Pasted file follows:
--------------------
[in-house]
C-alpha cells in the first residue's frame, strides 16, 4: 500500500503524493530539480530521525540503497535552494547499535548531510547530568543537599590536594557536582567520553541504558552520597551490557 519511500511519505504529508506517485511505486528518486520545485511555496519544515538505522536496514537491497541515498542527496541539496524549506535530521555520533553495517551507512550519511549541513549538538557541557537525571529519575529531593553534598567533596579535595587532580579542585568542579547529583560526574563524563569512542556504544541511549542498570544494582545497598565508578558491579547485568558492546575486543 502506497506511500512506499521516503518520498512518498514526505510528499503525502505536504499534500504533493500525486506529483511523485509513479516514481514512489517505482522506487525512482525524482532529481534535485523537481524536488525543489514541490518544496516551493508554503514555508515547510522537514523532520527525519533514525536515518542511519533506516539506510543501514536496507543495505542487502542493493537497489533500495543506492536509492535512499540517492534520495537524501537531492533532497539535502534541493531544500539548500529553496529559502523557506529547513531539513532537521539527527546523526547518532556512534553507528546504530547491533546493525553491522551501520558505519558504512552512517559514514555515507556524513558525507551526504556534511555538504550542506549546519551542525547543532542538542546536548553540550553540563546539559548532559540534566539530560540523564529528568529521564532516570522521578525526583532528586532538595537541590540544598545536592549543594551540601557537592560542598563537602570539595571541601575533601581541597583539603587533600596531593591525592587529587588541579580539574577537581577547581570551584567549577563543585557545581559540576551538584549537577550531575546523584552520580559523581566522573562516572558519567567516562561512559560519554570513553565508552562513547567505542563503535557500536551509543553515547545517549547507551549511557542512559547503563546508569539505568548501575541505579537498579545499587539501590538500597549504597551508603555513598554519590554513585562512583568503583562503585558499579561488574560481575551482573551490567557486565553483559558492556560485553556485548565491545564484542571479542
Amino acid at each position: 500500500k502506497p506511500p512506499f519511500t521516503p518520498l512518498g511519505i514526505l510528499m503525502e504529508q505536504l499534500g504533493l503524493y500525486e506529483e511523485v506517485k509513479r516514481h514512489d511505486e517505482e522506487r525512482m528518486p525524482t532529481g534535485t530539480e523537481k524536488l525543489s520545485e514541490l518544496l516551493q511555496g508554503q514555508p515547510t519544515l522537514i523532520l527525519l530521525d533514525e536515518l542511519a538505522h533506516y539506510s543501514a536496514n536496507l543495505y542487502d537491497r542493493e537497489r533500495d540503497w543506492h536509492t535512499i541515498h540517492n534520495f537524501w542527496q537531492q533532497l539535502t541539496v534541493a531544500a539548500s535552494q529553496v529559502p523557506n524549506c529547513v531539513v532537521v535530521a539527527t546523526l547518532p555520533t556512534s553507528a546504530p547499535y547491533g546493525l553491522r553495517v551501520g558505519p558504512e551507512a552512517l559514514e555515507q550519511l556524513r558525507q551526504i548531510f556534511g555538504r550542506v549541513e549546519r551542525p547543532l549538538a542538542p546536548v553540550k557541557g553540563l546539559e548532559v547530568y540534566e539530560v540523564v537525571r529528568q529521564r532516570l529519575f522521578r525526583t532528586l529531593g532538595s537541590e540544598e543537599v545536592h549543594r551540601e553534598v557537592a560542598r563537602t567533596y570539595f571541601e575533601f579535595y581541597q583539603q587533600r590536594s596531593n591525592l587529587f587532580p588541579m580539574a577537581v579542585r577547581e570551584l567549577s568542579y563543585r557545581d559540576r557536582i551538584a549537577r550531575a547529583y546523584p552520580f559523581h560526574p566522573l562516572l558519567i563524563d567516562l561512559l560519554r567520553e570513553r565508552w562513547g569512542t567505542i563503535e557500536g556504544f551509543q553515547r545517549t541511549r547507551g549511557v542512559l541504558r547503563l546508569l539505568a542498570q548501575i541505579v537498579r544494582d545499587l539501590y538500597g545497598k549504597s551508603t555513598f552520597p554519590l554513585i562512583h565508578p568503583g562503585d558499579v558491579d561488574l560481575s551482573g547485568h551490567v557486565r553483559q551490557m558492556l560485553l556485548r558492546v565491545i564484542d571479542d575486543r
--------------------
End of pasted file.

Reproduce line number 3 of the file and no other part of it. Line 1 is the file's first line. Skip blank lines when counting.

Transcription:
Amino acid at each position: 500500500k502506497p506511500p512506499f519511500t521516503p518520498l512518498g511519505i514526505l510528499m503525502e504529508q505536504l499534500g504533493l503524493y500525486e506529483e511523485v506517485k509513479r516514481h514512489d511505486e517505482e522506487r525512482m528518486p525524482t532529481g534535485t530539480e523537481k524536488l525543489s520545485e514541490l518544496l516551493q511555496g508554503q514555508p515547510t519544515l522537514i523532520l527525519l530521525d533514525e536515518l542511519a538505522h533506516y539506510s543501514a536496514n536496507l543495505y542487502d537491497r542493493e537497489r533500495d540503497w543506492h536509492t535512499i541515498h540517492n534520495f537524501w542527496q537531492q533532497l539535502t541539496v534541493a531544500a539548500s535552494q529553496v529559502p523557506n524549506c529547513v531539513v532537521v535530521a539527527t546523526l547518532p555520533t556512534s553507528a546504530p547499535y547491533g546493525l553491522r553495517v551501520g558505519p558504512e551507512a552512517l559514514e555515507q550519511l556524513r558525507q551526504i548531510f556534511g555538504r550542506v549541513e549546519r551542525p547543532l549538538a542538542p546536548v553540550k557541557g553540563l546539559e548532559v547530568y540534566e539530560v540523564v537525571r529528568q529521564r532516570l529519575f522521578r525526583t532528586l529531593g532538595s537541590e540544598e543537599v545536592h549543594r551540601e553534598v557537592a560542598r563537602t567533596y570539595f571541601e575533601f579535595y581541597q583539603q587533600r590536594s596531593n591525592l587529587f587532580p588541579m580539574a577537581v579542585r577547581e570551584l567549577s568542579y563543585r557545581d559540576r557536582i551538584a549537577r550531575a547529583y546523584p552520580f559523581h560526574p566522573l562516572l558519567i563524563d567516562l561512559l560519554r567520553e570513553r565508552w562513547g569512542t567505542i563503535e557500536g556504544f551509543q553515547r545517549t541511549r547507551g549511557v542512559l541504558r547503563l546508569l539505568a542498570q548501575i541505579v537498579r544494582d545499587l539501590y538500597g545497598k549504597s551508603t555513598f552520597p554519590l554513585i562512583h565508578p568503583g562503585d558499579v558491579d561488574l560481575s551482573g547485568h551490567v557486565r553483559q551490557m558492556l560485553l556485548r558492546v565491545i564484542d571479542d575486543r